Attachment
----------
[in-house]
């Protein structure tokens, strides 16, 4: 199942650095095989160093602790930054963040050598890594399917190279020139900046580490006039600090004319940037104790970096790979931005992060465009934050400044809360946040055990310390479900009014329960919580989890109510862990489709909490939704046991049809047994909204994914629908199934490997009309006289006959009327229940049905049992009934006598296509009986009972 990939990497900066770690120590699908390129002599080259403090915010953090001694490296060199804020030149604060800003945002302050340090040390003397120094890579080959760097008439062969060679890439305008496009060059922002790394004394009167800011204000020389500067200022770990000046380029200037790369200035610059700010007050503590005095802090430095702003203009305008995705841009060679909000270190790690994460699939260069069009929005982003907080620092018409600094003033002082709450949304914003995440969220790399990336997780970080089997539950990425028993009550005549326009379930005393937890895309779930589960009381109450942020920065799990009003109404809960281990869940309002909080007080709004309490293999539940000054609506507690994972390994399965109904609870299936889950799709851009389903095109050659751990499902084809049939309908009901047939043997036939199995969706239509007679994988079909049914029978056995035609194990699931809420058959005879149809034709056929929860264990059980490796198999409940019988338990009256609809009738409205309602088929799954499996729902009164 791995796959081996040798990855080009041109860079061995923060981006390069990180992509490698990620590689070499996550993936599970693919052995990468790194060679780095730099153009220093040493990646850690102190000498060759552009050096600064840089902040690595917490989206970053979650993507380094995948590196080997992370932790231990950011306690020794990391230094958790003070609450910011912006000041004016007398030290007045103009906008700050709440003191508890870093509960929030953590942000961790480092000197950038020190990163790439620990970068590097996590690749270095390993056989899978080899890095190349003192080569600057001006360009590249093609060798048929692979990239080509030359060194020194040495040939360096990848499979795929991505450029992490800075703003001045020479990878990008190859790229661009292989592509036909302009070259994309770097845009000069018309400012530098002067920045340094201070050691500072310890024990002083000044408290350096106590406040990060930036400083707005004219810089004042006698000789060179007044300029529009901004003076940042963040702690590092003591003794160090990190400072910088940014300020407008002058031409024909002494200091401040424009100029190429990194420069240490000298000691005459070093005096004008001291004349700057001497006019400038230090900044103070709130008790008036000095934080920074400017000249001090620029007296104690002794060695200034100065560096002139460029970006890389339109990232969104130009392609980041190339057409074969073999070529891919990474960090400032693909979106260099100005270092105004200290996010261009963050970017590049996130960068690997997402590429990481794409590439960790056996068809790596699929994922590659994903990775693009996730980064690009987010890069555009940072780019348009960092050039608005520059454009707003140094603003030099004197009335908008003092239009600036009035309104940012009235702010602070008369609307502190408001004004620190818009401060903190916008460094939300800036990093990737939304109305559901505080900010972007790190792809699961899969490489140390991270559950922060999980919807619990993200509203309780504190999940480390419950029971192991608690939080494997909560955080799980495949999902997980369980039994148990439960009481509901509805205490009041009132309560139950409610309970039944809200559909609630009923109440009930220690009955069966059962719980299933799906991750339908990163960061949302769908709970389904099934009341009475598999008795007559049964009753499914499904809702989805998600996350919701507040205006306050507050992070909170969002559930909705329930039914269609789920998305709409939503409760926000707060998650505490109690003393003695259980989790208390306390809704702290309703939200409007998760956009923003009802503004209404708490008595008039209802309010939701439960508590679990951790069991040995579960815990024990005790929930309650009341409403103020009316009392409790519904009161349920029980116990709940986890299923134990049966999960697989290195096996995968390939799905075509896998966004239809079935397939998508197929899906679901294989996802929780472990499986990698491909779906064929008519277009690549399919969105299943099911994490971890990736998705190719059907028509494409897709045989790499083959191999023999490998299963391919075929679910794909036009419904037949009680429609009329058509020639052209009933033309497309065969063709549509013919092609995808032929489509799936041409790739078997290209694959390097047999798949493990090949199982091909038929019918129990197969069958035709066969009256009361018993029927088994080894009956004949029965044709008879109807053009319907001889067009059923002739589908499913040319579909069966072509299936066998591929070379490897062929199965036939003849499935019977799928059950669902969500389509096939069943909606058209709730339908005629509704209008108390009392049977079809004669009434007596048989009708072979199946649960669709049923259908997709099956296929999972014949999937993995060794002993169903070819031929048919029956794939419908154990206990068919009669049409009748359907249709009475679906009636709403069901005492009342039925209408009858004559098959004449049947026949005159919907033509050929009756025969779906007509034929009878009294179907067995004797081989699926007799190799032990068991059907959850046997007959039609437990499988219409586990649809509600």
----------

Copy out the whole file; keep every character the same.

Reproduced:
[in-house]
């Protein structure tokens, strides 16, 4: 199942650095095989160093602790930054963040050598890594399917190279020139900046580490006039600090004319940037104790970096790979931005992060465009934050400044809360946040055990310390479900009014329960919580989890109510862990489709909490939704046991049809047994909204994914629908199934490997009309006289006959009327229940049905049992009934006598296509009986009972 990939990497900066770690120590699908390129002599080259403090915010953090001694490296060199804020030149604060800003945002302050340090040390003397120094890579080959760097008439062969060679890439305008496009060059922002790394004394009167800011204000020389500067200022770990000046380029200037790369200035610059700010007050503590005095802090430095702003203009305008995705841009060679909000270190790690994460699939260069069009929005982003907080620092018409600094003033002082709450949304914003995440969220790399990336997780970080089997539950990425028993009550005549326009379930005393937890895309779930589960009381109450942020920065799990009003109404809960281990869940309002909080007080709004309490293999539940000054609506507690994972390994399965109904609870299936889950799709851009389903095109050659751990499902084809049939309908009901047939043997036939199995969706239509007679994988079909049914029978056995035609194990699931809420058959005879149809034709056929929860264990059980490796198999409940019988338990009256609809009738409205309602088929799954499996729902009164 791995796959081996040798990855080009041109860079061995923060981006390069990180992509490698990620590689070499996550993936599970693919052995990468790194060679780095730099153009220093040493990646850690102190000498060759552009050096600064840089902040690595917490989206970053979650993507380094995948590196080997992370932790231990950011306690020794990391230094958790003070609450910011912006000041004016007398030290007045103009906008700050709440003191508890870093509960929030953590942000961790480092000197950038020190990163790439620990970068590097996590690749270095390993056989899978080899890095190349003192080569600057001006360009590249093609060798048929692979990239080509030359060194020194040495040939360096990848499979795929991505450029992490800075703003001045020479990878990008190859790229661009292989592509036909302009070259994309770097845009000069018309400012530098002067920045340094201070050691500072310890024990002083000044408290350096106590406040990060930036400083707005004219810089004042006698000789060179007044300029529009901004003076940042963040702690590092003591003794160090990190400072910088940014300020407008002058031409024909002494200091401040424009100029190429990194420069240490000298000691005459070093005096004008001291004349700057001497006019400038230090900044103070709130008790008036000095934080920074400017000249001090620029007296104690002794060695200034100065560096002139460029970006890389339109990232969104130009392609980041190339057409074969073999070529891919990474960090400032693909979106260099100005270092105004200290996010261009963050970017590049996130960068690997997402590429990481794409590439960790056996068809790596699929994922590659994903990775693009996730980064690009987010890069555009940072780019348009960092050039608005520059454009707003140094603003030099004197009335908008003092239009600036009035309104940012009235702010602070008369609307502190408001004004620190818009401060903190916008460094939300800036990093990737939304109305559901505080900010972007790190792809699961899969490489140390991270559950922060999980919807619990993200509203309780504190999940480390419950029971192991608690939080494997909560955080799980495949999902997980369980039994148990439960009481509901509805205490009041009132309560139950409610309970039944809200559909609630009923109440009930220690009955069966059962719980299933799906991750339908990163960061949302769908709970389904099934009341009475598999008795007559049964009753499914499904809702989805998600996350919701507040205006306050507050992070909170969002559930909705329930039914269609789920998305709409939503409760926000707060998650505490109690003393003695259980989790208390306390809704702290309703939200409007998760956009923003009802503004209404708490008595008039209802309010939701439960508590679990951790069991040995579960815990024990005790929930309650009341409403103020009316009392409790519904009161349920029980116990709940986890299923134990049966999960697989290195096996995968390939799905075509896998966004239809079935397939998508197929899906679901294989996802929780472990499986990698491909779906064929008519277009690549399919969105299943099911994490971890990736998705190719059907028509494409897709045989790499083959191999023999490998299963391919075929679910794909036009419904037949009680429609009329058509020639052209009933033309497309065969063709549509013919092609995808032929489509799936041409790739078997290209694959390097047999798949493990090949199982091909038929019918129990197969069958035709066969009256009361018993029927088994080894009956004949029965044709008879109807053009319907001889067009059923002739589908499913040319579909069966072509299936066998591929070379490897062929199965036939003849499935019977799928059950669902969500389509096939069943909606058209709730339908005629509704209008108390009392049977079809004669009434007596048989009708072979199946649960669709049923259908997709099956296929999972014949999937993995060794002993169903070819031929048919029956794939419908154990206990068919009669049409009748359907249709009475679906009636709403069901005492009342039925209408009858004559098959004449049947026949005159919907033509050929009756025969779906007509034929009878009294179907067995004797081989699926007799190799032990068991059907959850046997007959039609437990499988219409586990649809509600």